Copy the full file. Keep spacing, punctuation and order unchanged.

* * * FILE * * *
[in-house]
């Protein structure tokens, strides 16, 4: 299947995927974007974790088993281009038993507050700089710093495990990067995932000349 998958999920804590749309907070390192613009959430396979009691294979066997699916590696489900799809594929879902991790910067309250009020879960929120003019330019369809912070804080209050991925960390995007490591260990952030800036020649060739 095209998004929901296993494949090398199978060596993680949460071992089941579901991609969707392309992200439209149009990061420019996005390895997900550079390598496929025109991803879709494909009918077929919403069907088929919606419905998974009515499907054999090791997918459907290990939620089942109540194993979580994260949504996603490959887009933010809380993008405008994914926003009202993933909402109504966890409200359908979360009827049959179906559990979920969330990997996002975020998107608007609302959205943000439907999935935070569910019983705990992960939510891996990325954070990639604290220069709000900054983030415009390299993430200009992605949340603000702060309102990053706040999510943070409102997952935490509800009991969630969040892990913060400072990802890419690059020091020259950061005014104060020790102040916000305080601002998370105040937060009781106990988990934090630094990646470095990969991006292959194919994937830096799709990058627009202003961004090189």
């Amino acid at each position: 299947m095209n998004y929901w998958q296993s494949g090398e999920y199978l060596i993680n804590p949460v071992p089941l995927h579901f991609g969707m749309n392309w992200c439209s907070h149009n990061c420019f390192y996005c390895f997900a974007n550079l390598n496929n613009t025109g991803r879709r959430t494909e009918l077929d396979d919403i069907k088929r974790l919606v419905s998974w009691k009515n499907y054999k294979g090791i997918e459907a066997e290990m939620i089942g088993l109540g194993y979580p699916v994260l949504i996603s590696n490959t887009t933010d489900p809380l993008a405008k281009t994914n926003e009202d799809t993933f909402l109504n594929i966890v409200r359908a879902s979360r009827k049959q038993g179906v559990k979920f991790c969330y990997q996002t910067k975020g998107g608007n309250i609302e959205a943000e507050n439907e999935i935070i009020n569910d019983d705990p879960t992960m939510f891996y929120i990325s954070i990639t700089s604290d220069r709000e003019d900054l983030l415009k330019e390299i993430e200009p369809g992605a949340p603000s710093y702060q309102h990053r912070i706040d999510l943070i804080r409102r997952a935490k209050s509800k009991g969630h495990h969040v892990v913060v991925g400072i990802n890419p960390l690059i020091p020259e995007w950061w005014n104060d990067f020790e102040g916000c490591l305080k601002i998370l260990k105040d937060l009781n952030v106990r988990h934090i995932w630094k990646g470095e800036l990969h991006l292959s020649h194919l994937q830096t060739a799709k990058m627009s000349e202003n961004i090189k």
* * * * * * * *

[in-house]
């Protein structure tokens, strides 16, 4: 299947995927974007974790088993281009038993507050700089710093495990990067995932000349 998958999920804590749309907070390192613009959430396979009691294979066997699916590696489900799809594929879902991790910067309250009020879960929120003019330019369809912070804080209050991925960390995007490591260990952030800036020649060739 095209998004929901296993494949090398199978060596993680949460071992089941579901991609969707392309992200439209149009990061420019996005390895997900550079390598496929025109991803879709494909009918077929919403069907088929919606419905998974009515499907054999090791997918459907290990939620089942109540194993979580994260949504996603490959887009933010809380993008405008994914926003009202993933909402109504966890409200359908979360009827049959179906559990979920969330990997996002975020998107608007609302959205943000439907999935935070569910019983705990992960939510891996990325954070990639604290220069709000900054983030415009390299993430200009992605949340603000702060309102990053706040999510943070409102997952935490509800009991969630969040892990913060400072990802890419690059020091020259950061005014104060020790102040916000305080601002998370105040937060009781106990988990934090630094990646470095990969991006292959194919994937830096799709990058627009202003961004090189």
């Amino acid at each position: 299947m095209n998004y929901w998958q296993s494949g090398e999920y199978l060596i993680n804590p949460v071992p089941l995927h579901f991609g969707m749309n392309w992200c439209s907070h149009n990061c420019f390192y996005c390895f997900a974007n550079l390598n496929n613009t025109g991803r879709r959430t494909e009918l077929d396979d919403i069907k088929r974790l919606v419905s998974w009691k009515n499907y054999k294979g090791i997918e459907a066997e290990m939620i089942g088993l109540g194993y979580p699916v994260l949504i996603s590696n490959t887009t933010d489900p809380l993008a405008k281009t994914n926003e009202d799809t993933f909402l109504n594929i966890v409200r359908a879902s979360r009827k049959q038993g179906v559990k979920f991790c969330y990997q996002t910067k975020g998107g608007n309250i609302e959205a943000e507050n439907e999935i935070i009020n569910d019983d705990p879960t992960m939510f891996y929120i990325s954070i990639t700089s604290d220069r709000e003019d900054l983030l415009k330019e390299i993430e200009p369809g992605a949340p603000s710093y702060q309102h990053r912070i706040d999510l943070i804080r409102r997952a935490k209050s509800k009991g969630h495990h969040v892990v913060v991925g400072i990802n890419p960390l690059i020091p020259e995007w950061w005014n104060d990067f020790e102040g916000c490591l305080k601002i998370l260990k105040d937060l009781n952030v106990r988990h934090i995932w630094k990646g470095e800036l990969h991006l292959s020649h194919l994937q830096t060739a799709k990058m627009s000349e202003n961004i090189k």